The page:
If you still haven’t noticed, Acer is among the top companies pushing products supporting 3D technology lately, aside from all the top CE brands such as LG, Panasonic, Samsung, Sony etc. of course. Earlier this month the company has announced the successor of their popular 3D Vision-ready Acer H5360 projector with 720p native resolution – the Acer H5360BD. The main difference between the two is that the new Acer H5360BD 3D DLP projector comes with support for the new HDMI 1.4a interface – an industry wide standard supporting stereo 3D. This is a very good news for everyone looking for an affordable widescreen HD projector that supports 3D, and that can not only be used with 3D content coming from PC, but also from consumer electronic devices such as standalone Blu-ray 3D players or game consoles like the PlayStation 3. The Acer H5360BD projector has a native resolution of 720p (1280×720) and 16:9 aspect ratio, 2500 ANSI Lumens maximum brightness and 3200:1 contrast ratio, together with up to 4000 hours of lamp life.
So far everything sounds great, but there is something very important that you should be aware regarding the new Acer H5360BD and this particular thing is the major difference between this model and the older one, aside from the addition of HDMI 1.4a support. That difference is the fact that the new Acer H5360BD projector is not 3D Vision ready, meaning that you will not be able to officially use the 3D Vision shutter glasses with it like you can with the previous Acer H5360 model. This particular thing is related to the addition of HDMI 1.4a, and as this projector features this interface for stereo 3D data transmission, although you are not able to use it with 3D Vision, you can use it with the 3DTV Play play software. Using 3DTV Play with the projector would still require to you use a pair of DLP Link glasses to actually see the projected stereo 3D image, as again the 3D Vision glasses are not going to be officially compatible with it. So when using the Acer H5360BD projector with your PC as a source of 3D content, along with the 3DTV Play software, you would be pretty much be using it like you would with a 3D HDTV that also requires its own shutter glasses and in the case with 3D DLP projectors you need a pair of glasses supporting DLP Link (no matter what the brand is). And since the projector is 720p, you would be able to get it to run with 60Hz per eye when in 3D mode, something that is supported at that resolution over the HDMI 1.4a interface, so no worries about the framerate for gaming.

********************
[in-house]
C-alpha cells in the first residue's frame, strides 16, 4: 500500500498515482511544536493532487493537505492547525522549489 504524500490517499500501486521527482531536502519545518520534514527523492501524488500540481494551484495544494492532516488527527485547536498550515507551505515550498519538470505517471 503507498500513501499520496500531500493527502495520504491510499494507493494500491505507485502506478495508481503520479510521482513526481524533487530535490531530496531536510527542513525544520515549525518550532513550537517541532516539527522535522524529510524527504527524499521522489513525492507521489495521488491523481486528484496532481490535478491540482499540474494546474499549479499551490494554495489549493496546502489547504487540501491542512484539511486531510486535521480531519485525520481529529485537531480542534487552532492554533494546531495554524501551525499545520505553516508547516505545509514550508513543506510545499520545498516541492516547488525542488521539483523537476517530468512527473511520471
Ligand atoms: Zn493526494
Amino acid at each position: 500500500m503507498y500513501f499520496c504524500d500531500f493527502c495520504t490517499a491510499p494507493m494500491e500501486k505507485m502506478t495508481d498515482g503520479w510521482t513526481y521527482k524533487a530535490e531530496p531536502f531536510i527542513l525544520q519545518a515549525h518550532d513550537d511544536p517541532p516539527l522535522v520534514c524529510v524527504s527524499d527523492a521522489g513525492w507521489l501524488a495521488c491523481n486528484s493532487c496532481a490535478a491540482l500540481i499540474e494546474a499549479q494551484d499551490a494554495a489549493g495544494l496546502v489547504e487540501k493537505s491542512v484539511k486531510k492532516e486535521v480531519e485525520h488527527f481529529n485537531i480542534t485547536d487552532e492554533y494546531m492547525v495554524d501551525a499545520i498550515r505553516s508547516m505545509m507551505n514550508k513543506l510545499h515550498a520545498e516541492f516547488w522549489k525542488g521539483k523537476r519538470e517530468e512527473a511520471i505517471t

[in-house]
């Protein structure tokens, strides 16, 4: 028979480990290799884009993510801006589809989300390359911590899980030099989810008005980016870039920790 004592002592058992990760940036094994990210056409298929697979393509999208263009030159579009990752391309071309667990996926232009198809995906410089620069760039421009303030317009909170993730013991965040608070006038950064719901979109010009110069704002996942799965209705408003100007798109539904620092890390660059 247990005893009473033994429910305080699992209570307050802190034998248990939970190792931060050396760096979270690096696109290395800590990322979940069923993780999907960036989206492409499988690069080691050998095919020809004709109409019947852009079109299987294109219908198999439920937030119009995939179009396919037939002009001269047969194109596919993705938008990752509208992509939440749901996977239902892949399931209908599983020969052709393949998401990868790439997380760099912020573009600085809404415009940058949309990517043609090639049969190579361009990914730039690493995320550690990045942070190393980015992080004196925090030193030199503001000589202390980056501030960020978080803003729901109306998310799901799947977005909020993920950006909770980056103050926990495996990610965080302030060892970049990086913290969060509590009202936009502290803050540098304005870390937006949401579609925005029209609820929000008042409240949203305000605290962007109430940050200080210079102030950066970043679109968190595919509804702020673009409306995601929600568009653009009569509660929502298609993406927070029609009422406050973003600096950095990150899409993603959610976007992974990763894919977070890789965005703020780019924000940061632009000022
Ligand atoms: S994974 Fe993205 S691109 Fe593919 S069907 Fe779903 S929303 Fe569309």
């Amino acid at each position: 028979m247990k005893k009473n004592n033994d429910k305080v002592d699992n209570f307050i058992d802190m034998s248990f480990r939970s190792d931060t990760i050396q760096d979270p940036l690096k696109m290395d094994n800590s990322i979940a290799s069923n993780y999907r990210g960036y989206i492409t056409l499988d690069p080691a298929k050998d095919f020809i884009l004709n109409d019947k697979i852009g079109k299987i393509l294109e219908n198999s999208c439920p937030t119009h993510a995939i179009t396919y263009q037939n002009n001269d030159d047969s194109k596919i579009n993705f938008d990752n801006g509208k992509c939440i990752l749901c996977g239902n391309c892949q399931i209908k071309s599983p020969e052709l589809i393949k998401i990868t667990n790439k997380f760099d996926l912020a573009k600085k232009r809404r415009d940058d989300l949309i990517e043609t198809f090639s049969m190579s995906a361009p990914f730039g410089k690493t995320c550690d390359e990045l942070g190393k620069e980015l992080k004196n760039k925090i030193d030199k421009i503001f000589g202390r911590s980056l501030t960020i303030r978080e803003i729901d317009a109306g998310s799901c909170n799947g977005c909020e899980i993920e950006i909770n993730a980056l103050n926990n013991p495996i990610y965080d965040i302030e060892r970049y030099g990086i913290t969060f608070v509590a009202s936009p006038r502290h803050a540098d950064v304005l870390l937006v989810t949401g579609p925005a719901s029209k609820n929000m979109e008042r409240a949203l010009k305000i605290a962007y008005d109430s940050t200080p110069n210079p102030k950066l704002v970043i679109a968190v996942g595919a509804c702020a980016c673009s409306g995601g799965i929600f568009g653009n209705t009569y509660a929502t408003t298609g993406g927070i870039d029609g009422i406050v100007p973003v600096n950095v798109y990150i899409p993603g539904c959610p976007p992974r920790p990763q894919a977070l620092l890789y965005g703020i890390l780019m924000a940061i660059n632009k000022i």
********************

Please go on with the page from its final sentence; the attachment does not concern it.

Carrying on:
The HDMI 1.4a support that the Acer H5360BD supports should also ensure compatibility with AMD’s HD3D technology, at least in theory, no guarantees about that unless this is tested. Nvidia has already confirmed that the projector is already supported in the latest 3DTV Play Update Utility v188.8.131.52, so that is for sure. Have in mind that the Acer H5360BD projector should be starting to be available on the market sometime in April with a price probably slightly higher than the current price of the previous model Acer H5360, positioning it as probably the most affordable 3D projector to feature HDMI 1.4a support on the market.
Tags:3d dlp·3D HD Projector·3d projector·3dtv play·720p projector·acer 3d·acer h5360·Acer H5360BD·Acer H5360BD projector·Blu-ray 3D projector·dlp link·hdmi 1.4a·PlayStation 3 3D projector
It seems that Optoma is almost ready to to release the much hyped 3D DLP Projector Adapter 3D-XL that will add support for HDMI 1.4a input for stereo 3D content to 14 of the company’s 3D-capable DLP projectors as well as 3D DLP projectors from other brands. Optoma has officially announced more details about the adapter as well that the 3D-XL projector adapter will be available in January 2011 and although the official price is not yet announced, Amazon has already listed the 3D-XL adapter for pre-order with a price of $499 USD. It certainly won’t come cheap, but in the price there will be one pair of Optoma’s BG-ZD101 3D active shutter glasses sold for $99 USD and based on the DLP Link technology. And if you compare the price of a 3D DLP projector plus the 3D-XL adapter to a 3D HDTV or some of the high-end 3D-capable projectors that were already announced to feature HDMI 1.4(a) S3D support, you might still be saving quite a lot of money.